Week In Review
Summary: Bill Radke hosts a panel of commentators every Friday to talk over the big stories in the Puget Sound region. Produced by KUOW, Seattle’s public radio station.
Seattle's head tax debate gets down to the nitty gritty. Can the mayor bring business and the City Council on board? And with all the yelling about a head tax and homelessness, has Seattle become an angry city? And if we have, is it about time? Plus, Starbucks says no purchase required to use their bathroom and Google unveils an artificial intelligence robot that can schedule its own haircut appointment.
What happened this week? High home prices, taxes, homelessness and Amazon all collided in a debate over a proposed tax on Seattle employers, for one thing. And if you blinked you missed it, but Ichiro's playing career with the Mariners appears to be over.
The Seattle City Council proposes a new tax on business to pay for homelessness, and Mayor Durkan says she wants a levy to pay for education. Are voters getting what was promised the last time they said yes? Also this week: A judge says voters will decide the future of Washington's law on prosecuting police who use deadly force, Governor Inslee proclaims on HBO that Washington state has "the best weed in the United States," and Alaska Airlines says no more goats or frogs – but maybe pigs –
Starbucks apologizes for allegations of racial bias at a Philadelphia store. Former FBI director James Comey claims President Trump is "morally unfit" for the office. A Seattle City Councilmember tweets a controversial take on Barbara Bush. How do you want the Seahawks to treat their cheerleaders? And a sign on Interstate 5 told us what we all maybe needed to hear.
This week, Mark Zuckerberg went to Washington and answered lawmaker's questions about Facebook. What it is, how it works, and what we should do about it?
This week, KOMO anchors had to read a script written by their conservative bosses, Sinclair Broadcast Group. Seattle considered several traffic solutions, including prescribing downtown drivers a traffic decongestant And a UW researcher says bowhead whales are singing jazz.
This week, Seattle lost its Russian consulate, lost its “first in time” rental law, lost the Battery Street Park, lost everything... except the season opener. The Seattle Mariners won that, 2-1.
You give Facebook your personal information. Facebook shares it with companies that use it against you. So what are you going to do about it? Also President Trump signed a $1.3 trillion spending bill that included some money for Sound Transit's Lynnwood line — now if only the Seattle Streetcar project could get some of that money. Or should it?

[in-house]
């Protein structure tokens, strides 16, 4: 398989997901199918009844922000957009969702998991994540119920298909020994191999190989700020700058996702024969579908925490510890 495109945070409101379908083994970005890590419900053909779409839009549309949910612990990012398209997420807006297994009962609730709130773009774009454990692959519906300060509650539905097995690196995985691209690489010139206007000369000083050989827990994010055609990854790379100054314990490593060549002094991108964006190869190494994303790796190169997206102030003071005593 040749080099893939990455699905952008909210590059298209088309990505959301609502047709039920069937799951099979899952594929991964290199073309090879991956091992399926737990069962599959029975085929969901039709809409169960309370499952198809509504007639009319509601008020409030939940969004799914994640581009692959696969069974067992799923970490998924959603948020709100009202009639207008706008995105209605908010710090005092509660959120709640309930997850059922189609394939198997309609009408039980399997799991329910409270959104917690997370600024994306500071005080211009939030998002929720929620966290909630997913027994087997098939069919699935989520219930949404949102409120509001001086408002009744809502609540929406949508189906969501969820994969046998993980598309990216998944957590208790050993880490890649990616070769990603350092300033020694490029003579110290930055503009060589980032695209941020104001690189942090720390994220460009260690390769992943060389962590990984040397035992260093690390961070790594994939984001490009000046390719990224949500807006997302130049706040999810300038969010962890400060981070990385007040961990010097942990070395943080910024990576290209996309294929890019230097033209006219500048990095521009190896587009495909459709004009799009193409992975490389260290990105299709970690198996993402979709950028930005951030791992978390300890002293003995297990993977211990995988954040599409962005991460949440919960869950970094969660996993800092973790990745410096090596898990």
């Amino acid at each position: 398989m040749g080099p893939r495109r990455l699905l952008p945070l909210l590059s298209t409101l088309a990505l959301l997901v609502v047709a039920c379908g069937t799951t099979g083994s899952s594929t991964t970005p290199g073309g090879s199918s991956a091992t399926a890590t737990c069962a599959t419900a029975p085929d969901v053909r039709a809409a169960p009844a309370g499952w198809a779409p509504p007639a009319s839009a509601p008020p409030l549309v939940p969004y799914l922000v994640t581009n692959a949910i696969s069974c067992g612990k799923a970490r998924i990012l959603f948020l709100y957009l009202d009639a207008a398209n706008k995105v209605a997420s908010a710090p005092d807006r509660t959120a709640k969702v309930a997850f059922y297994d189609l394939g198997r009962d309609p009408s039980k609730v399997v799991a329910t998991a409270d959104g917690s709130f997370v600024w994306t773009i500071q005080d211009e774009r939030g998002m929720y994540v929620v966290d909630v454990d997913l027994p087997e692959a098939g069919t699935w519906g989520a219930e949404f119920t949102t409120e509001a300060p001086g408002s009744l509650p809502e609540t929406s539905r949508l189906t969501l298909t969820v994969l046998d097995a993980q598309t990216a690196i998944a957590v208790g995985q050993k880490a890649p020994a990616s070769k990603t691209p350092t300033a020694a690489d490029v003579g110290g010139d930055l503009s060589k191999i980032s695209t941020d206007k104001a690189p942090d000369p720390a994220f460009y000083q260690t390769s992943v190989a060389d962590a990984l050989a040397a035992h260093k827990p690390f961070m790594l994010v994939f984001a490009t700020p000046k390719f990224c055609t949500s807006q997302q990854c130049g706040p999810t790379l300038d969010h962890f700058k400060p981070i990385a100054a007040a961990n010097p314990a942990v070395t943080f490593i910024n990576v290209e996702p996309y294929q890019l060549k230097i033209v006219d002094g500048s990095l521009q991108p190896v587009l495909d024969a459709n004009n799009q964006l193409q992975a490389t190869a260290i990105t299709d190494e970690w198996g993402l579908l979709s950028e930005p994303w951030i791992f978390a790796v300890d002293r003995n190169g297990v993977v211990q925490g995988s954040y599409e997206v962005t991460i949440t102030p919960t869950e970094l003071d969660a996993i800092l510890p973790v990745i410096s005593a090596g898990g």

Students walked out of school over guns and Pennsylvania swung a Congressional district from red to blue. Will Washington state do the same in the upcoming midterms? Will you recognize the Seahawks next season? And does a dog deserve a seat on a Metro bus?
Ichiro Suzuki is back in a Seattle Mariners uniform, Amazon says it's figured out why its Echo smart speakers are spontaneously laughing out loud and state lawmakers finish up their work and go home.
It's not often a legislature passes a bill with bipartisan, supermajority support and the governor vetoes it anyway, but that's what happened this week. Maybe a statewide editorial page conniption had something to do with it. We'll recap the fight in Olympia over government transparency, tell you about some new gun laws and share an idea for how to bring back the Sonics with no new stadium, and no basketball.
America's gun debate stretches from a Florida high school to the halls of the Washington state legislature. Speaking of Olympia, should WA legislators have to show us all their emails and texts? Seattle Mayor Jenny Durkan warns of a budget deficit. The FBI comes to Seattle to discuss its number one unsolved case. And Jeff Bezos is part of a team building a clock deep inside a mountain that will keep time for ten thousand years.
We'll look back at this week's school shooting in Parkland, Florida. Also, the College Republicans rally at the University of Washington raised questions over free speech on campus. Another question: Can a health club ban a white supremacist from training at their gym? Is Washington state on the brink of abolishing the death penalty? And could Hamilton possibly be as good as the hype?
Does a $17,000 security fee infringe on free speech on the University of Washington campus? Is it "hostile architecture" when the city of Seattle uses fences and bike racks to keep people from camping in public areas? Did West Seattle homeowners pay enough of a cost for cutting down city-owned trees to enhance their views? And does Paul Allen play and sing as good as Jimi Hendrix? Quincy Jones thinks so.
The Amazon spheres: corporate hype or a Seattle icon to rival the Space Needle? We'll tell you what we learned from a behind-the-scenes look at the end of former Seattle mayor Ed Murray's career. And a controversial FBI memo is finally released -- we'll see what all the dossier is about. Also, would you pay $40 for custom Sasquatch license plates?